Wednesday, November 24, 2010

How Serious Is Archbishop Dolan About The USCCB's Concern For The "Mass" Exodus?

If Archbishop Dolan wants to stop the exodus, nailing shut the door to pastoral inclusion is not the answer.

Yesterday in a New York Times article, newly elected USCCB President Timothy Dolan had this to say about the priorities of the USCCB:

"He said the bishops would not stop speaking out on political issues like abortion, same-sex marriage and immigration. But he said there was now a movement among them to confront internal problems like the “sobering study” showing that one-third of Americans born and baptized Catholic have left the church."

In the above quote there is a very important observation.  It's one which may help Archbishop Dolan understand he needs to make a very distinct change in approach.  If he makes that change he may indeed help stop some of the bleeding.  He needs to stop using Catholic sexual morality as political fodder and start approaching these issues from a pastoral approach.  That is the hopeful thing that struck me about Benedict's statements on condoms.  Benedict is approaching the topic of AIDS and condoms from a pastoral perspective which places the emphasis on human life.  He has turned from using these topics for political fodder.

In an op ed piece for The Daily Beast on Dolan's election to the presidency, author Jim Carroll wonderfully describes the prevailing attitude at Vatican II--a pastoral council:

The earlier bishops were men of the institution, too, but they were also part of the Church's reckoning, at the Second Vatican Council, with the accumulated cruelty that many doctrines and traditions had inadvertently come to embody. At the Council, ideology was measured by its effect on actual people, and when found to be inhuman was changed. That is the point, of course, of the nuns' protest this week—how the abstractions of Catholic dogma on homosexuality contribute to the moral confusion of anti-gay bullies and the intense suffering of their victims. But Dolan's job, in sync with the mission given to every bishop by Pope Benedict XVI, is to reverse the changes of Vatican II—or what is left of them after the triumphal reaction of the last three decades. Cruelty is sacrosanct.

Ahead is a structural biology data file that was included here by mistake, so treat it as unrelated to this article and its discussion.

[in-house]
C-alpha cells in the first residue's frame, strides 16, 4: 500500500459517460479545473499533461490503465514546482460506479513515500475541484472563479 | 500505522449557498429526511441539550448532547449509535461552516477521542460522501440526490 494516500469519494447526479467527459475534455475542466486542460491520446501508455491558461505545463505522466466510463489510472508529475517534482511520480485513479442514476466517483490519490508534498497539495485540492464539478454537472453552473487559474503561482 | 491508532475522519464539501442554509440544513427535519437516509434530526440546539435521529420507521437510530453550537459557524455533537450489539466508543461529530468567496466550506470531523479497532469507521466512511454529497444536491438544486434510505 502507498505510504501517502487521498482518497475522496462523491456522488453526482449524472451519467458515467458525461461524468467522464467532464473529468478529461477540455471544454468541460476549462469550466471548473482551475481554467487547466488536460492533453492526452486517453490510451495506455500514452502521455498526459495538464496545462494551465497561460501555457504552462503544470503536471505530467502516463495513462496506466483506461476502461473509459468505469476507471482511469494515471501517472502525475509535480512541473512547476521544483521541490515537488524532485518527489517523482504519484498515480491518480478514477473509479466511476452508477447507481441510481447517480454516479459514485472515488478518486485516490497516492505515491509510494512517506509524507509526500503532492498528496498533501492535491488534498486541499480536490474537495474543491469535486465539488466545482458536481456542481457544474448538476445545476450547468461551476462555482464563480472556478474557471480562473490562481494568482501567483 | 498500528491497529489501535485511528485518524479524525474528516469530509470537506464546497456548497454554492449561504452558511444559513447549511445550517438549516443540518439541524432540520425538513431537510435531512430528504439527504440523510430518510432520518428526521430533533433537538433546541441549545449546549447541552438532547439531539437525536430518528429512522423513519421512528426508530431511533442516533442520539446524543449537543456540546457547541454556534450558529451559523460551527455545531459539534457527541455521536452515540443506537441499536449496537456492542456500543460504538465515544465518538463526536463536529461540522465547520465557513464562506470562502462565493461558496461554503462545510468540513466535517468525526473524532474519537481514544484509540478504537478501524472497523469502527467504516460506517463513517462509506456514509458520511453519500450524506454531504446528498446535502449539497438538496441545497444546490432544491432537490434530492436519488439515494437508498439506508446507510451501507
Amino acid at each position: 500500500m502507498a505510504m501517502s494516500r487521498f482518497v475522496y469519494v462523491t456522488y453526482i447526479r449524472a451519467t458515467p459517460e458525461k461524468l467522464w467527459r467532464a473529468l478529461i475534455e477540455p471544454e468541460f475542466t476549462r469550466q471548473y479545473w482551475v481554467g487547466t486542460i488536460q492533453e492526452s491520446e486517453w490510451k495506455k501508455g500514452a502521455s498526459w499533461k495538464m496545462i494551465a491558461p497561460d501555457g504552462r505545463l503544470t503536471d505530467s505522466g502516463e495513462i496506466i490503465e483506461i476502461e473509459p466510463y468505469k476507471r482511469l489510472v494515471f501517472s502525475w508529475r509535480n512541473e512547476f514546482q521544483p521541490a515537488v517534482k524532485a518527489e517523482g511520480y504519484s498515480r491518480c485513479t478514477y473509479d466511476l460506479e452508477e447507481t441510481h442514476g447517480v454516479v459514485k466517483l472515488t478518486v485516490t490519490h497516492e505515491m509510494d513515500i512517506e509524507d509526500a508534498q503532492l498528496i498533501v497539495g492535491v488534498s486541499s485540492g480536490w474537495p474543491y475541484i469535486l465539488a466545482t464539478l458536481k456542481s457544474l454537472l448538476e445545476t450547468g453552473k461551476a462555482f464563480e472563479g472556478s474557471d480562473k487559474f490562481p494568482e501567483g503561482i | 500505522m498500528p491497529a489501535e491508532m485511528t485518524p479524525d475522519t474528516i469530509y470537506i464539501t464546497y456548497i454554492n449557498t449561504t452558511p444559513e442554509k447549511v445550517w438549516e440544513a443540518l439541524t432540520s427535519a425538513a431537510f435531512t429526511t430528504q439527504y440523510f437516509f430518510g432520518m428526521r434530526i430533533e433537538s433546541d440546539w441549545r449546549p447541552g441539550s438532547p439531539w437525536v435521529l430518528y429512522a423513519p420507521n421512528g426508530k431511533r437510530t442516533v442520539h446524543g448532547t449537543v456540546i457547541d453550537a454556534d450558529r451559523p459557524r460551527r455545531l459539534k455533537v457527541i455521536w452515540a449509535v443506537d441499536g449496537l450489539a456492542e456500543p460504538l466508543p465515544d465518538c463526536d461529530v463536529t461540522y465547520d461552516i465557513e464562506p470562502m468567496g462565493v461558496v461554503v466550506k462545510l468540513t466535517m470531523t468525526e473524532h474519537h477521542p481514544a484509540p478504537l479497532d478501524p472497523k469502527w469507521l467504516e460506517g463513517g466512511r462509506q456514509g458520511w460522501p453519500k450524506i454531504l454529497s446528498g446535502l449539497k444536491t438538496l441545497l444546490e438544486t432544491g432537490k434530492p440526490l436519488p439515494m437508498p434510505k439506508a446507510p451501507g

What Carroll is describing is that notion that progressives call "the Spirit of Vatican II".  It's that idea Dolan and his fellow bishops have thrown over board for the notions of "the Spirits of Ronald Reagan and John Paul II".  If I had to give a short hand synopsis of JPII's papacy, it would be the substitution of political Catholicism for pastoral Catholicism. That has been a monumental betrayal to millions of Catholic in the West. It has directly caused the deaths of millions of Catholics in the South.

Pope Benedict has made a real offer to extend his pastoral hand over condom use and HIV.  I pray that he is seeing the light. He was after all a periti at Vatican II and he most certainly understands the difference between pastoral Catholicism and political Catholicism.  I don't know that too many USCCB members get this difference, but if they are serious about stopping the bleeding or re evangelizing the West, they better get it real quick like.

Eventually, Humanae Vitae will have to be re evaluated. This encyclical stands as the exit door that opened for the exodus. It betrayed the core fundamental principles of Vatican II.  It kept sexual cruelty in place. It allowed for sex to become a political rather than pastoral issue. Yesterday the Russian Orthodox Church approved non abortive artificial birth control measures.  There is no legitimately pastoral reason Catholicism can't follow suit and plenty of positive reasons to take the same stand. 

Until sexual issues are taught from a pastoral approach emphasising growth and relationship rather than a political approach emphasising sin and hell, the permanent exit door will continue to be wide open. The entrance door to full inclusion will continue to be nailed shut


  1. As I commented yesterday, so long as this "pastoral outreach" to the fallen-away is not pastoral at all and just an advertising campaign, it will be a mockery and a huge failure.